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Giants notes: Fourth-down data, more numbers after two games

Let’s see what we can lean about trends with the Giants thus far

New York Giants v Washington Football Team Photo by Rob Carr/Getty Images

The New York giants return to work Monday to get ready for the Atlanta Falcons. Let’s take a look at some of the numbers — beyond the 0-2 record

About those fourth-down decisions

In my Sunday column, I mentioned that I thought the Giants should have gone for the first down in fourth-quarter situations Thursday against Washington where they opted for 52- and 55-yard field goals by Graham Gano, each of which gave the Giants six-point leads.

The analytics support that the Giants should have gone for it on both occasions.

Now, a 0.2 percent difference is miniscule. A difference of a full 3.0 percentage points is not. Especially on the second one going for it and failing wasn’t going to hurt the Giants that much. Going for it and succeeding would have given them a chance to take a two-score lead with less than five minutes to play, pretty much salting away a victory.

Just another interesting note: The Giants were among the least-aggressive teams on fourth down a year ago, which might be surprising with a young head coach who should — theoretically — be well-versed in fourth-down analytics.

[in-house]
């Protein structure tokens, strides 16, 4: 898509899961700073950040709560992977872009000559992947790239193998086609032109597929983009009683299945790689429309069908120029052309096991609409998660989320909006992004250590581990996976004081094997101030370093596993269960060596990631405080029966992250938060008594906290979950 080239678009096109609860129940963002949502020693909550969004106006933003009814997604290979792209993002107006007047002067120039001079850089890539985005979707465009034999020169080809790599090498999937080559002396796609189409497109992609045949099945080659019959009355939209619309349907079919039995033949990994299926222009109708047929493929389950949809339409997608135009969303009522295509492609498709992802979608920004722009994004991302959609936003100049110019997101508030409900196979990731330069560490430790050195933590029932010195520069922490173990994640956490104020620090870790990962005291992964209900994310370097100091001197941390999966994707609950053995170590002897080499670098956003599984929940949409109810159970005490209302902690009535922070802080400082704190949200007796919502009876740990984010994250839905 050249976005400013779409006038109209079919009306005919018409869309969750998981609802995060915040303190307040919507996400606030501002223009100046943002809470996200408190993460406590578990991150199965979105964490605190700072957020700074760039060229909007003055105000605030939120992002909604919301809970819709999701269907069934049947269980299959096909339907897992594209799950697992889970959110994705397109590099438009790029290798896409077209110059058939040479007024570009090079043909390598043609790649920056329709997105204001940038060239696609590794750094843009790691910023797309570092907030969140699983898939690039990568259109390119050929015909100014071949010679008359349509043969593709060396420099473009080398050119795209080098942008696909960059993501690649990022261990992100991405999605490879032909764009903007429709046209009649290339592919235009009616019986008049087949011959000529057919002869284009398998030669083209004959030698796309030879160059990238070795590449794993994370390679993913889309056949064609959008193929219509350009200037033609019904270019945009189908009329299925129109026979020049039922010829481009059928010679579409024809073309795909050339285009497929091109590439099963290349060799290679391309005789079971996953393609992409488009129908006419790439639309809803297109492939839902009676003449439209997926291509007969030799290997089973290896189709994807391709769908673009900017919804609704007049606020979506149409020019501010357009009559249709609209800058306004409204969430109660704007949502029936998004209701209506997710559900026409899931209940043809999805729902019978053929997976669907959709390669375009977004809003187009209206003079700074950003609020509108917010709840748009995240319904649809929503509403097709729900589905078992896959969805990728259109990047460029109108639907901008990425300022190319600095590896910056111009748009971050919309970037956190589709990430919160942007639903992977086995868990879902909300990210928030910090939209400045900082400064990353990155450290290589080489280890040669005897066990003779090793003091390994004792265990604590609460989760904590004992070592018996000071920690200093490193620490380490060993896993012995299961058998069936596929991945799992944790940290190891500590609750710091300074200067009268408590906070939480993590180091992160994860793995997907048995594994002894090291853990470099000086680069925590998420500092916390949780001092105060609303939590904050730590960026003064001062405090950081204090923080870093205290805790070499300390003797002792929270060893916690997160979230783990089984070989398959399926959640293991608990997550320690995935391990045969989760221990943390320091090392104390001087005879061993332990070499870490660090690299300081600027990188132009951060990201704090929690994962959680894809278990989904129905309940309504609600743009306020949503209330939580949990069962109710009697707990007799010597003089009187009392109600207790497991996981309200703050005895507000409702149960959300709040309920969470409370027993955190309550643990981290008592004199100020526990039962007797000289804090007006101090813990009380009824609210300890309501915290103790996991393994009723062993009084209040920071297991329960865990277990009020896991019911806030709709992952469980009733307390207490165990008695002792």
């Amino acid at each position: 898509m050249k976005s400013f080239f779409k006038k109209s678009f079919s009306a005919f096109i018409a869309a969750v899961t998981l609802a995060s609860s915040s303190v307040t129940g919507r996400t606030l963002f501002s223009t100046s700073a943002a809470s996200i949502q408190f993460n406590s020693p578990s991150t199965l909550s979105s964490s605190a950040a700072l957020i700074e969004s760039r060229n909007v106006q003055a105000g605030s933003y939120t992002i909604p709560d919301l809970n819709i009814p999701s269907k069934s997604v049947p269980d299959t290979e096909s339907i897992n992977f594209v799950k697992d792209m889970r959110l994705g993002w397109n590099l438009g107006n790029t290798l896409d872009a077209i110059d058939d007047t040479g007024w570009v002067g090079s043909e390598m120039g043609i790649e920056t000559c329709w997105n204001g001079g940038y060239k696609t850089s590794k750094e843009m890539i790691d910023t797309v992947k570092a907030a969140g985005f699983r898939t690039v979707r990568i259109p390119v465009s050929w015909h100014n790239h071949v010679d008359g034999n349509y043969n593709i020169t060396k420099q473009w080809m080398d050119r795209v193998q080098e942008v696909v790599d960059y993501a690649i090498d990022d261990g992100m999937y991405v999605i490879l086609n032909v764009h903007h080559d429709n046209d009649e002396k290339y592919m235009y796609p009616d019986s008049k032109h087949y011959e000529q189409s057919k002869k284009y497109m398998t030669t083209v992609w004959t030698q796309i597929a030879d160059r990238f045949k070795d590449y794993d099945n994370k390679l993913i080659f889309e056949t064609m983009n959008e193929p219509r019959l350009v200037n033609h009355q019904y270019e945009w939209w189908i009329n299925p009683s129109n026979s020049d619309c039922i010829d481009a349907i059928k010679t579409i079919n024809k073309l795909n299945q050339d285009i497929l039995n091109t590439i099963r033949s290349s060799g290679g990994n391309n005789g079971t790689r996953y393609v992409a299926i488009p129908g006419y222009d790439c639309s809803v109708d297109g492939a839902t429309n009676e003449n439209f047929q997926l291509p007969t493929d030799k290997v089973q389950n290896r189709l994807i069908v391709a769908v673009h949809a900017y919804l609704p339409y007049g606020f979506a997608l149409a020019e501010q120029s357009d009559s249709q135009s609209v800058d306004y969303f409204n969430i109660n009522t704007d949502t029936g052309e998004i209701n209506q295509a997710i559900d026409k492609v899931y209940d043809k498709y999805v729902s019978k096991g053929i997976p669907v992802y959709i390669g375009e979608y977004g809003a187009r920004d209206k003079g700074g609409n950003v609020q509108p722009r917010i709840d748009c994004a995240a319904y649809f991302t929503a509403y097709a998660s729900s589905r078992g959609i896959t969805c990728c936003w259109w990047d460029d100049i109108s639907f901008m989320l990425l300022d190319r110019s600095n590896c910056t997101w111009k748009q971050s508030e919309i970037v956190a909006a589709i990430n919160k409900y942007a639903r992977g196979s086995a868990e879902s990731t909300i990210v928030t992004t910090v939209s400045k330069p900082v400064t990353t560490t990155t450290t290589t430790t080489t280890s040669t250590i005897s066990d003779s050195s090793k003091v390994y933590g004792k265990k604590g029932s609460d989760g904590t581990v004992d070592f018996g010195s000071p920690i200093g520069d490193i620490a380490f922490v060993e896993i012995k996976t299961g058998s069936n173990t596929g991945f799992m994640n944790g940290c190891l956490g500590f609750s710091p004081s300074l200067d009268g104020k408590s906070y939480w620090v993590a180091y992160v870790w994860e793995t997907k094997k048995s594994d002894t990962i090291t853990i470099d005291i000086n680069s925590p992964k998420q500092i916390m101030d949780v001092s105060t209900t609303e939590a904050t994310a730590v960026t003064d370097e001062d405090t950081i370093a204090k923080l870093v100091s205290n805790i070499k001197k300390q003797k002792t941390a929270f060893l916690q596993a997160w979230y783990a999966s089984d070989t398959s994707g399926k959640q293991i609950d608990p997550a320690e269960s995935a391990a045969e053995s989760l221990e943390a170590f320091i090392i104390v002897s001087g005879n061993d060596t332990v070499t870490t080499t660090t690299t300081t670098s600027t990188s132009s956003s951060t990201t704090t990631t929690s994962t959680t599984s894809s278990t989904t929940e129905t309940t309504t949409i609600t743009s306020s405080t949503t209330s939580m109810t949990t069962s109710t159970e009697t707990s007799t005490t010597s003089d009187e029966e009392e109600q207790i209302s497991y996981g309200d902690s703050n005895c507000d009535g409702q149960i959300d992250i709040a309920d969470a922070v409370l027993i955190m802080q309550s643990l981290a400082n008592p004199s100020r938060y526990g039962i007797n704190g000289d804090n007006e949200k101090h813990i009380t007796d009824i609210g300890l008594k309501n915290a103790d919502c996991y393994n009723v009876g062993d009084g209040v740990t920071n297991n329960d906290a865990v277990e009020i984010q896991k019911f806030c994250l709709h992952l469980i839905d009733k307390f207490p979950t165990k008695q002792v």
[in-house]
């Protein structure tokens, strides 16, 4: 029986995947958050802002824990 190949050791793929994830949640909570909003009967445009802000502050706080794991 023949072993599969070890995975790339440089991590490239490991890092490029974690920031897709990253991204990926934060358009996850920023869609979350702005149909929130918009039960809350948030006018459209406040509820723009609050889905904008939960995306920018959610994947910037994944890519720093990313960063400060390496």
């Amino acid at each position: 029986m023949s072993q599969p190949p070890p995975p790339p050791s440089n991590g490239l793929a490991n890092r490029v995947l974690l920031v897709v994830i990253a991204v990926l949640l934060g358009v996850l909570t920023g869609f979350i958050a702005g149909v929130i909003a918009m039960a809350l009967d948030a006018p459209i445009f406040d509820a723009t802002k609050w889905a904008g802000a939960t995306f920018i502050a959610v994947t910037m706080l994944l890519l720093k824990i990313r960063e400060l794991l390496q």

The Giants are being more vertical

Throughout the offseason there was a constant call for offensive coordinator Jason Garrett to be more vertical in his passing attack, to get the ball deeper down the field in an effort to create more explosive plays.

Through two games, that is happening.

Daniel Jones is averaging 9.7 intended air yards per attempt. The only starting quarterbacks averaging more are Russell Wilson and Trevor Lawrence. Jones averaged just 7.1 intended air yards a season ago. Jones has six completions of 20 or more yards, an average of 3.0 per game. He had 31 last year in 14 games, an average of 2.2.

So, a positive sign from the passing attack.

About the offensive line

There have been some encouraging signs from the offensive line in pass protection. Here are a few notes.

  • Andrew Thomas is off to an encouraging start. He has given up just four hurries in 88 pass-blocking snaps, a Pro Football Focus pass-blocking efficiency rating of 97.5. His pass-blocking efficiency score last season was a dismal 94.2.
  • Right tackle Nate Solder has surrendered a sack and four total pressures, with a 96.2 pass-blocking efficiency score. That’s right on his career 96.3 mark. Solder gave up just one pressure vs. Washington. Significantly, he played every snap. Matt Peart never got off the bench.
  • The Giants’ primary offensive line issue right now might be at center. Billy Price gave up a sack and five total pressures, with a miniscule 8.7 pass-blocking grade and a 92.1 pass-blocking efficiency score. Unless Price plays significantly better against the Atlanta Falcons, and perhaps even if he does, it won’t be any surprise to see Matt Skura begin to get some reps there.

Other notable numbers

  • Cornerback James Bradberry is not off to a great start. He has given up 12 completions in 15 targets, a passer rating against of 110.4.
  • Second-round pick Azeez Ojulari is the first Giants player to record sacks in his first two career games. The Giants’ only other sack is by safety Logan Ryan. Leonard Williams has six pressures, Dexter Lawrence five and Lorenzo Carter four, but none has gotten all the way home.
  • The Giants are giving up 5.0 yards per rushing attempt, nearly a full yard more than the 4.1 they surrendered a season ago.